A: Windows Server 2008 introduced Terminal Services Gateway (TS Gateway), which was renamed to Remote Desktop Gateway (RD Gateway) in Windows Server 2008 R2. It enables RDP traffic to be encapsulated in HTTPS, which enables RDP to travel through many firewalls and also ensures encryption of the traffic.
When a gateway is used, instead of the client talking directly to the RDP target, it instead communicates via the RD Gateway. To use a gateway, the options are specified under the Advanced tab of the Remote Desktop Connection client by using the Settings button in the Connect from anywhere section. Where the RD Gateway is specified, the option to Bypass RD Gateway server for local addresses is available (see screen shot below).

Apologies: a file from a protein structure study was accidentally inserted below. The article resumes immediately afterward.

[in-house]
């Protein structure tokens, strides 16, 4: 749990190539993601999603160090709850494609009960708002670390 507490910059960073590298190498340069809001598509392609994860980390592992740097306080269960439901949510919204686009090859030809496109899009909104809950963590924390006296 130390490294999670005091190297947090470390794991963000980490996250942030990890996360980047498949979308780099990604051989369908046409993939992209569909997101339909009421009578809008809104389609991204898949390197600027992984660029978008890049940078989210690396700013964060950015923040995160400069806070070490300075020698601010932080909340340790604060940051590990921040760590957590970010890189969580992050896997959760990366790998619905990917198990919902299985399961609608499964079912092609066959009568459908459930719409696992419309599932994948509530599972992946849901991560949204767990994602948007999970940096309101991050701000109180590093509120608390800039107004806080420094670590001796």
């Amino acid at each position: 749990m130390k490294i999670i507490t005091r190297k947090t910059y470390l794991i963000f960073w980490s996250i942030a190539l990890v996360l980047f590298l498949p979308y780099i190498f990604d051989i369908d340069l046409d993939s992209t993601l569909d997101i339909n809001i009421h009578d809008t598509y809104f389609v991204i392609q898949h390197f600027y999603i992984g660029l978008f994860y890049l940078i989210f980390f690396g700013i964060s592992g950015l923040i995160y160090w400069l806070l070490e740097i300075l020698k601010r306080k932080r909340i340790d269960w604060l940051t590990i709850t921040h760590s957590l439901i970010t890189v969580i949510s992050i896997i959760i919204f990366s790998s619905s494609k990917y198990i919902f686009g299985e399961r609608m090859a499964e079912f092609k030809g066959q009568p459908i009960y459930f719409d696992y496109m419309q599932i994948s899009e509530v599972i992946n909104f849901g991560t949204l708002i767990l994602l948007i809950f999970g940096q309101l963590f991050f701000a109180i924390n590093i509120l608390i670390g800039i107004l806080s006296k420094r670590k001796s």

The question is often asked of how "local address" is determined--is it based on IP subnet, is it based on DNS domain name?
No, it's far less sophisticated. Basically, when the bypass option is enabled when the connection is initiated the RDC first tries to communicate directly to the target and if it can't, it will then use the RD Gateway specified.